In 1925, the U.S. Supreme Court overturned an Oregon law requiring that parents or guardians send their children to public school in the districts where they lived. The Society of Sisters, which ran private academies, claimed that the law interfered with the right of parents to choose religious instruction for their children. The Court agreed, unanimously. States are permitted to run and regulate schools, even to require that all children receive an adequate education. But the Justices held that the state may not “unreasonably interfere with the liberty of parents and guardians to direct the upbringing and education of children under their control.”
The decision in Pierce v. the Society of Sisters featured one of the more memorable turns of phrase in Supreme Court history. “The child is not the mere creature of the State,” wrote Justice James C. McReynolds. “The fundamental theory of liberty upon which all governments in this Union repose excludes any general power of the State to standardize its children by forcing them to accept instruction from public teachers only.”
The notion that the state must not interfere with parents and their right to direct their children’s upbringing and education has cast a long shadow over U.S. education. But now, nearly a century after Pierce, the state seems increasingly inclined to relitigate the matter—if not in court, then in practice and policy in America’s public schools. There is a rising and unmistakable tendency on the part of teachers and school districts to assume that government is better positioned than a child’s parents to judge what’s best for children and to act on that assumption, often aggressively, making critical decisions about children’s upbringing and well-being without their parents’ consent or even their knowledge.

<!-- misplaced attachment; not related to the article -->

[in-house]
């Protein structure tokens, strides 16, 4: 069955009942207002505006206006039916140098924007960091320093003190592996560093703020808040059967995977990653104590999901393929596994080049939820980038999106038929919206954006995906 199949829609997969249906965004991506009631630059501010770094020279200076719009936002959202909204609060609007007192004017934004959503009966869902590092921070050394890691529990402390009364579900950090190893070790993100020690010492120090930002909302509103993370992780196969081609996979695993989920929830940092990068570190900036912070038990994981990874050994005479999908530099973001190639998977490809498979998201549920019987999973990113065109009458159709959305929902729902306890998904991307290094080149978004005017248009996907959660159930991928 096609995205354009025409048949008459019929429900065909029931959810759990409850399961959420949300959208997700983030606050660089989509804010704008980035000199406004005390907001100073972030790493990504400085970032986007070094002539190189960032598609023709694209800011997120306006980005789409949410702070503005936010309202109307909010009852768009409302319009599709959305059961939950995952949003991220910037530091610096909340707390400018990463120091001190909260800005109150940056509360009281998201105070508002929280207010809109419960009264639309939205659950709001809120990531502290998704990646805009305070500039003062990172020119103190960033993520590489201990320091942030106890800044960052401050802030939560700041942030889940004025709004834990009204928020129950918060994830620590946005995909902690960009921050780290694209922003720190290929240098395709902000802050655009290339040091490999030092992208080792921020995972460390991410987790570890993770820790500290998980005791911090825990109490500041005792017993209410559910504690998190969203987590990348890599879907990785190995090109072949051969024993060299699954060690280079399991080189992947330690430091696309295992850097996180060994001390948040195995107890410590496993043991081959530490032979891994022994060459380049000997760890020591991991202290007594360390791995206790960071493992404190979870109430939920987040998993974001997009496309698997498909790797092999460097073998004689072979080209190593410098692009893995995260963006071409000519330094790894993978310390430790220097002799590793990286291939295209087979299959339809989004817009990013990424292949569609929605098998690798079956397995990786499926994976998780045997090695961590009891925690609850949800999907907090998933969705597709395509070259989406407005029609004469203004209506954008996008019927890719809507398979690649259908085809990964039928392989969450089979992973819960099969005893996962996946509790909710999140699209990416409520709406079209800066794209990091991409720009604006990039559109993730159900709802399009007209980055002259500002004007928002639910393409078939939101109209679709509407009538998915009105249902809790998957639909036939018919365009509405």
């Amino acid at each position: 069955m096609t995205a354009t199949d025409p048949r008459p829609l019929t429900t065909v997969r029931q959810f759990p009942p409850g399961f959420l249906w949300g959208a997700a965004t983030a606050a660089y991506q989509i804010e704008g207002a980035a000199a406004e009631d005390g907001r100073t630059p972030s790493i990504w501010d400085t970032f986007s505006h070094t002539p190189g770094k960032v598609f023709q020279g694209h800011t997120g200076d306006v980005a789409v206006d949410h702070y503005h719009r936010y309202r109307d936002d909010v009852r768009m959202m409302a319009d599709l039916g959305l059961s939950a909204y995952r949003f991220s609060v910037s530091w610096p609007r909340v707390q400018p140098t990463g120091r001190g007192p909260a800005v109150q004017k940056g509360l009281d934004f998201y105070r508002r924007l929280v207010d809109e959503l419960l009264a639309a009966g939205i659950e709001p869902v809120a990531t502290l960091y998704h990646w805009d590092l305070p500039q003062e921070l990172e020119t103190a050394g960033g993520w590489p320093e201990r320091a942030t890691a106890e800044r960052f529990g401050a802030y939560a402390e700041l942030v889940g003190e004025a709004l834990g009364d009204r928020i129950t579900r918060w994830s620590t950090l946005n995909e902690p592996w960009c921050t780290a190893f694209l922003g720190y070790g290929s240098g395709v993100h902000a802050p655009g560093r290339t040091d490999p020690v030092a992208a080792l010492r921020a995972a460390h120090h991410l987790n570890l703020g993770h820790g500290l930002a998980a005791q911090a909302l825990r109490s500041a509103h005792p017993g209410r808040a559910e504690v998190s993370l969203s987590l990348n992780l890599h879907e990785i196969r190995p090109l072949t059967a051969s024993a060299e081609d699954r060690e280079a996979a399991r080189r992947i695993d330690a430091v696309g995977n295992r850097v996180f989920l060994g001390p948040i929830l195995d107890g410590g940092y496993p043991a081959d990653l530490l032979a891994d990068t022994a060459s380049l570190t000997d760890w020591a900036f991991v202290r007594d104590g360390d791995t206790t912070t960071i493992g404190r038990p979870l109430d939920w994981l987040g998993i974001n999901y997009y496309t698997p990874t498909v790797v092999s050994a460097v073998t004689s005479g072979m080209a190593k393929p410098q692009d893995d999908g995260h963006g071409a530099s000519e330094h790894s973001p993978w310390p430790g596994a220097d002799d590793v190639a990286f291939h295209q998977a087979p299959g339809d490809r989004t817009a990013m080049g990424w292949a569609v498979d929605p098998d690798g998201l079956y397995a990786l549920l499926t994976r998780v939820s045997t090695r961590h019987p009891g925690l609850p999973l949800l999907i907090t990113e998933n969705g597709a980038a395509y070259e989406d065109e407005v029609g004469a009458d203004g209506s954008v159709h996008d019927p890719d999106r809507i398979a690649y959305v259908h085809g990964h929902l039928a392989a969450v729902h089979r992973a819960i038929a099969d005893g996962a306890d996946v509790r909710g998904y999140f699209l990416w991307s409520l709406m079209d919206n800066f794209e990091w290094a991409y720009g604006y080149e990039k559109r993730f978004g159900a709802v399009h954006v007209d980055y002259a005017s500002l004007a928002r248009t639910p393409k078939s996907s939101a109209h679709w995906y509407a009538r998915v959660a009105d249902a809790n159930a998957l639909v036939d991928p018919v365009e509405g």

There have been myriad recent examples of schools imposing their staffs’ ideological preferences, and in so doing being disingenuous or openly dishonest about critical race theory, trangenderism, “social and emotional learning” programs, and other controversial aspects of school curriculum and culture. The picture that has begun to emerge is of an education establishment straying beyond its remit, emboldened to ignore parents, and determined to subvert local control of schools to advance a social-justice agenda. “It’s infuriating, it’s harmful to children, and it’s unacceptable,” says Vernadette Broyles, an attorney and the founder of the Child and Parental Rights Campaign. “And it’s contrary to law.”
The data clearly indicate that being able to read is not a requirement for graduation at (Madison) East, especially if you are black or Hispanic”
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